Bribing a Witness In a Criminal Court Case, What Can Happen?

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Actions have consequences. The problem is that sometimes we don’t think about those consequences before we act. As a result, we find ourselves in a jail cell and facing criminal charges. While you may want the entire situation to disappear, what you shouldn’t do is attempt to bribe a witness so that the police/prosecution has no choice but to drop your case. In most cases, bribing a witness doesn’t work and you’ll end up in even more trouble.

The topic of bribing witnesses in California is discussed in Penal Code 137 PC.
It states:

“Every person who gives or offers, or promises to give, to any witness, person about to be called as a witness, or person about to give material information pertaining to a crime to a law enforcement official, any bribe, upon any understanding or agreement that the testimony of such witness or information given by such person shall be thereby influenced is guilty of a felony.”

When the average person thinks of bribing a witness, they usually assume that money has been offered in exchange for the witness dropping the charges or changing their version of events. While offering money as a bribe when trying to change a witness’s mind is illegal, California lawmakers also consider using threats or violence against the witness to be a form of bribery.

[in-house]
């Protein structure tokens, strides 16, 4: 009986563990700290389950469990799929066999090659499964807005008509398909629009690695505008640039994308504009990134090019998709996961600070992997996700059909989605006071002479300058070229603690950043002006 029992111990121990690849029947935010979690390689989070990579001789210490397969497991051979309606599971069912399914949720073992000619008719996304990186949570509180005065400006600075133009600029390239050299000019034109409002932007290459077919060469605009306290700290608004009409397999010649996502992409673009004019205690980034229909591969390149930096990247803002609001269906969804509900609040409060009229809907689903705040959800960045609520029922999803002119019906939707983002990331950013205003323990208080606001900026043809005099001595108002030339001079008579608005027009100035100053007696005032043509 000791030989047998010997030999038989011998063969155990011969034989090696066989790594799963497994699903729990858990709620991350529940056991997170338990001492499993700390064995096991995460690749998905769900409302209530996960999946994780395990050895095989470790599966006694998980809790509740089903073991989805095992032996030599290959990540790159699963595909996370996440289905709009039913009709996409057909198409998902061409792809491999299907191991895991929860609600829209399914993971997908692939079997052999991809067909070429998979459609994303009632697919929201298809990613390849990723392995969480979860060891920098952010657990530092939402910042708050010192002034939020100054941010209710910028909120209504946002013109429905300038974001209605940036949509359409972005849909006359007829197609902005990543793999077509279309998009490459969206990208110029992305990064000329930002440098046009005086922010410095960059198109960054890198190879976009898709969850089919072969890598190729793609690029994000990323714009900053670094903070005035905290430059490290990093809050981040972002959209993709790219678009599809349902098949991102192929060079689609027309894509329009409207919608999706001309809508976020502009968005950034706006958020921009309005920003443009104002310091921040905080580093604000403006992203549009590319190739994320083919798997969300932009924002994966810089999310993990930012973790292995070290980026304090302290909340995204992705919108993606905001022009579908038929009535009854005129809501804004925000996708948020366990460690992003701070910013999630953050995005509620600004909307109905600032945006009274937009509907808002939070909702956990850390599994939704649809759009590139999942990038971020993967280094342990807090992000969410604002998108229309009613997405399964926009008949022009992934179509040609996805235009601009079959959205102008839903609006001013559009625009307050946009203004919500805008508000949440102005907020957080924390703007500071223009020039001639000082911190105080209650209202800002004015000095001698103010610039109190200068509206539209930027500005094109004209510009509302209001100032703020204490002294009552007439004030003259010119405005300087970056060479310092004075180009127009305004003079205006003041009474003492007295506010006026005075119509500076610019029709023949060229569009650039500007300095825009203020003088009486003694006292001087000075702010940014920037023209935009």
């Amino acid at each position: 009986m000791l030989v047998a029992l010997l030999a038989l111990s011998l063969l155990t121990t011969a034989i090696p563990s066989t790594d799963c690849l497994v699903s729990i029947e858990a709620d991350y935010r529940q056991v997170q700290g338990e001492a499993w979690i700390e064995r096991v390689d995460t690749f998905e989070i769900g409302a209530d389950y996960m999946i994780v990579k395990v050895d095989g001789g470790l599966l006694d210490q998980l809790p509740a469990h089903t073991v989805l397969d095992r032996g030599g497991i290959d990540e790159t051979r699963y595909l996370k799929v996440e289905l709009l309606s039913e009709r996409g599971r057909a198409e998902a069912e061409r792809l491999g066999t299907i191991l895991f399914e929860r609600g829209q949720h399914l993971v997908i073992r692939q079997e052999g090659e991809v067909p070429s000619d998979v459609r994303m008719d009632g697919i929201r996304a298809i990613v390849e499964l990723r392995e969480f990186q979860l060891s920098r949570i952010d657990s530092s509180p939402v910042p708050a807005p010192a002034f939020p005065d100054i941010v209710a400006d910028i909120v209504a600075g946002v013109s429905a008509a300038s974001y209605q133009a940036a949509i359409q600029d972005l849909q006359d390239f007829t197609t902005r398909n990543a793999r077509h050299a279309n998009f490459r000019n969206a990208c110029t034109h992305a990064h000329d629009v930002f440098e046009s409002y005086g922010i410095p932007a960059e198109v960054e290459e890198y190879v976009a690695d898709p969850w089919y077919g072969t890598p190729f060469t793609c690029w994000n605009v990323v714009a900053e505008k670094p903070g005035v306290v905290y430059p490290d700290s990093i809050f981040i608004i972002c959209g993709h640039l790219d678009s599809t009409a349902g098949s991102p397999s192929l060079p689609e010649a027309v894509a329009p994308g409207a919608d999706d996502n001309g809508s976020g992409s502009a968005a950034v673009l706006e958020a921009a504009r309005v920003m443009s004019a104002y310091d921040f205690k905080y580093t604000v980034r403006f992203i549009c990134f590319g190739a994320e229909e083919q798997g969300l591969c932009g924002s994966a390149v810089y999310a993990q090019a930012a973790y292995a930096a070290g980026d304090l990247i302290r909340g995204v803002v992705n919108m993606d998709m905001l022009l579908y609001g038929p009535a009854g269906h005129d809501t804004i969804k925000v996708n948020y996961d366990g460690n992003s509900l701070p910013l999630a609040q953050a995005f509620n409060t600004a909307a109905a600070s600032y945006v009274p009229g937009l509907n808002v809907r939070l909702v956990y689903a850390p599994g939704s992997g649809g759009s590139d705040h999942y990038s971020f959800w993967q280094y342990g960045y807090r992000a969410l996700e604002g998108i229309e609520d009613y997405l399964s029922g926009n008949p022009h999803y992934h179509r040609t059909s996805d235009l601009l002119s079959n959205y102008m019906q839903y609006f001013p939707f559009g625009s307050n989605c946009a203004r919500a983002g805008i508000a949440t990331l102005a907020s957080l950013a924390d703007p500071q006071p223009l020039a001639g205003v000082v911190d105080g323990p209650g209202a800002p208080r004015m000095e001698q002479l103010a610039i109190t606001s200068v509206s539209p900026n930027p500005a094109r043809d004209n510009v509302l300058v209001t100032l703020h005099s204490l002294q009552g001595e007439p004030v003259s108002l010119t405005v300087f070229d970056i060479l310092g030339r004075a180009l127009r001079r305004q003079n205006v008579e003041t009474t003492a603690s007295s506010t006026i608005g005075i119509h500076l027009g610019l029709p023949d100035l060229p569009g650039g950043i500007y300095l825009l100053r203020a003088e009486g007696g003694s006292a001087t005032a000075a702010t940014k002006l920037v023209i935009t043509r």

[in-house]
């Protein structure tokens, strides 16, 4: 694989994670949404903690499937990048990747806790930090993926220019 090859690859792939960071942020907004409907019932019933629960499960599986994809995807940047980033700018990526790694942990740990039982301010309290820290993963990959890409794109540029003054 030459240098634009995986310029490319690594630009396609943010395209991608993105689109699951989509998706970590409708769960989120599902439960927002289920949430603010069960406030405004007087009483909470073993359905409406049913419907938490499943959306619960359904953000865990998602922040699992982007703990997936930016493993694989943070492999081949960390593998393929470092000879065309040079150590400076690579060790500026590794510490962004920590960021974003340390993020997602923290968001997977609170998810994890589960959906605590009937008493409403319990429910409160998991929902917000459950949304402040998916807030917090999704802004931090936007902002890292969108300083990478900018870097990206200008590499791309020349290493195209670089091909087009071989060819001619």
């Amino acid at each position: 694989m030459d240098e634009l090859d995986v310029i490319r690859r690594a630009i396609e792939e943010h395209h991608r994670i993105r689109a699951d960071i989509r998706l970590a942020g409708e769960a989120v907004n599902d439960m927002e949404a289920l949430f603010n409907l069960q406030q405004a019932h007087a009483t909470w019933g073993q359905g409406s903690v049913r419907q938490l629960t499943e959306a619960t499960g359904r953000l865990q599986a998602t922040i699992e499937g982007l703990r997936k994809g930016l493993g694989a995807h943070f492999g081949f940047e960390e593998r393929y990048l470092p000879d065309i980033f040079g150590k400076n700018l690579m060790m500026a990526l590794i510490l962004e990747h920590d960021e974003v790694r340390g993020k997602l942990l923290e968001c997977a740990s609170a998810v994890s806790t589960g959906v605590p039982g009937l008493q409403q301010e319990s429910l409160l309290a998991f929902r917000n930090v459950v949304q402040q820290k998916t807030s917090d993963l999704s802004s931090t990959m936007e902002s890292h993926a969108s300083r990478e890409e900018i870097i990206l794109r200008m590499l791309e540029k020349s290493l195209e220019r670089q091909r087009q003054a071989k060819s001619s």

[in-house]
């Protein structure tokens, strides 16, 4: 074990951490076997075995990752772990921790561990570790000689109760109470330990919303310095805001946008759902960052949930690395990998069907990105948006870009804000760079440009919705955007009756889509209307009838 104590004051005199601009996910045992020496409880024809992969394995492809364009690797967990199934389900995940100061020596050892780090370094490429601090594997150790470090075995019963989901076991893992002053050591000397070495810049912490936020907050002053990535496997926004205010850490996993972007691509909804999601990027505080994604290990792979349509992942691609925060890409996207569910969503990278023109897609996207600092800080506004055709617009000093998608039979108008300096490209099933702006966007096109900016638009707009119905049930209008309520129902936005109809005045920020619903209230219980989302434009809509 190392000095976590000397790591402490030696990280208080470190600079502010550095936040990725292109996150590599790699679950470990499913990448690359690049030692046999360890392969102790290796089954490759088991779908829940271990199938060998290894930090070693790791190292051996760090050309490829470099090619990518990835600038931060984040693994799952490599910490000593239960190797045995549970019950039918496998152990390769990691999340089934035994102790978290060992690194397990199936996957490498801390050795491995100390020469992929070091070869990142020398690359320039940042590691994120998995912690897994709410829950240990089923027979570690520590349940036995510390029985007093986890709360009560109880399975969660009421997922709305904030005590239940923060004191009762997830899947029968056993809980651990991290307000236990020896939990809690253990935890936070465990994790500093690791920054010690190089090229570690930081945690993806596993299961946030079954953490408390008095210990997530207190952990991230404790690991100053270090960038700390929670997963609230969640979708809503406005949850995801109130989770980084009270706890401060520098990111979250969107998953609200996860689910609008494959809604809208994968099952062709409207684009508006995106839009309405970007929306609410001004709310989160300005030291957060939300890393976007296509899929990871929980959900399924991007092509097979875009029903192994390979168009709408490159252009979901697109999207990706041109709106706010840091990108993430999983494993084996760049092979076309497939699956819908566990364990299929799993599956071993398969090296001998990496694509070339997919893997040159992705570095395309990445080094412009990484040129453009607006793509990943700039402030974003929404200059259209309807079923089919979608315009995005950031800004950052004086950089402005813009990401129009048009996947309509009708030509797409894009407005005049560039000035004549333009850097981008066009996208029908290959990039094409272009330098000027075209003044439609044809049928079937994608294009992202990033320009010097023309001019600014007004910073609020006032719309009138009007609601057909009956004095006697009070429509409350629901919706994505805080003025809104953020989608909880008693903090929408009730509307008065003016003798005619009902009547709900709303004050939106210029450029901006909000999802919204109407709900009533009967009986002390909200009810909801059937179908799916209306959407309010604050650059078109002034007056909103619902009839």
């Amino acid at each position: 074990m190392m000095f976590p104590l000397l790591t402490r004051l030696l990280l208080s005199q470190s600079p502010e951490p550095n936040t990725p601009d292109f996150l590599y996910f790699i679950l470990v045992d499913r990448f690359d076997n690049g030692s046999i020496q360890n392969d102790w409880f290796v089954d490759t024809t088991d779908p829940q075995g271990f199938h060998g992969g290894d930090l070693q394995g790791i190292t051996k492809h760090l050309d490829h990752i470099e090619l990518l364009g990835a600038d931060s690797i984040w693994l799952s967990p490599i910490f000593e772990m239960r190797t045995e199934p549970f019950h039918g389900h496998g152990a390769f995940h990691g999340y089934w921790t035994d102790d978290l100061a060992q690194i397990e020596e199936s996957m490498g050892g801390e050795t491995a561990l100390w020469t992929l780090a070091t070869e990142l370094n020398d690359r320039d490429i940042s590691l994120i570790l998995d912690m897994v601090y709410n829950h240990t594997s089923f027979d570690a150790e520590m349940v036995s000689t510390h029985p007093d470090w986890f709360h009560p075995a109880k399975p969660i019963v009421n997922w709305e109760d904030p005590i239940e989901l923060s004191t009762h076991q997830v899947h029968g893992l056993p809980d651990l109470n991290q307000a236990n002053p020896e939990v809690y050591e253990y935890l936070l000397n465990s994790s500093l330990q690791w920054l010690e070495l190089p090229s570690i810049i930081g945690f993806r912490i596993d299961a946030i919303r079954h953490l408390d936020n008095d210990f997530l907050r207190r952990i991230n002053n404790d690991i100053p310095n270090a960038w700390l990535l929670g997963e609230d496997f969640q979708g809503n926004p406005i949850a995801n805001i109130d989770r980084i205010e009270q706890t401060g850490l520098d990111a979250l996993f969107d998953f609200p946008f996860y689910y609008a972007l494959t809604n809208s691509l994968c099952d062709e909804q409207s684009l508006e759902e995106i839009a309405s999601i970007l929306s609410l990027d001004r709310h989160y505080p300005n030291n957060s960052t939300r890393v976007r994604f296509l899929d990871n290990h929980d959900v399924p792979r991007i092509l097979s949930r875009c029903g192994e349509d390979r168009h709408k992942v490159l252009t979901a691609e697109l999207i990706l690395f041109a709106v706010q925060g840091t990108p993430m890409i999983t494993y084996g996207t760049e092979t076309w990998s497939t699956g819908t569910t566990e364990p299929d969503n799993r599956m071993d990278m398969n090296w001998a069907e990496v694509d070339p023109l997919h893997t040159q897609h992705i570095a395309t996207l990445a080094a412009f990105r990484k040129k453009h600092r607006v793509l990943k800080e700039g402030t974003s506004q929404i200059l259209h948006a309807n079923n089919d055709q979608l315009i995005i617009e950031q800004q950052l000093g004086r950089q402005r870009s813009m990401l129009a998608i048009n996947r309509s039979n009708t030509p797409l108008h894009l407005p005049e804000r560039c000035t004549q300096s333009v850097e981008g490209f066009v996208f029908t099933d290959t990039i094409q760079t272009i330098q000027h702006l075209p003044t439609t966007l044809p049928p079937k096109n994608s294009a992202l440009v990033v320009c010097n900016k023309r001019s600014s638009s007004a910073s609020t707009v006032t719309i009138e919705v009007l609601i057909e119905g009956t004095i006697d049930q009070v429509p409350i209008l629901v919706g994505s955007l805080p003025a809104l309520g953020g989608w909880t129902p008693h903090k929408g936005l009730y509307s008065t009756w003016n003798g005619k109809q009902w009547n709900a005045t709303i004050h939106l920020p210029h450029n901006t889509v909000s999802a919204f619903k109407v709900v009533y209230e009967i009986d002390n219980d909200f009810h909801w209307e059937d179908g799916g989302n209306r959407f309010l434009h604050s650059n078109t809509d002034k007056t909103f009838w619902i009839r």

Using violence or threats in order to change a witness’s testimony is considered a “threat of force” and is also mentioned in Penal Code 137 PC.

“As used in this subdivision, “threat of force” means a credible threat of unlawful injury to any person or damage to the property of another which is communicated to a person for the purpose of inducing him to give false testimony or withhold true testimony or to give false material information pertaining to a crime to, or to withhold true material information pertaining to a crime from, a law enforcement official.”

Bribing a witness in California is a felony. If you’re convicted, the judge could sentence you to two, three, or four years in prison and you’ll have a felony record. The severity of the sentence will likely depend on how the bribe was handled and the type of charges you were facing when you attempted to bribe the witness. It is possible for the judge to opt for felony probation rather than sending you straight to prison.

If you’re offered felony probation in lieu of jail time and you successfully complete the probation period, it’s possible to have the bribery felony expunged.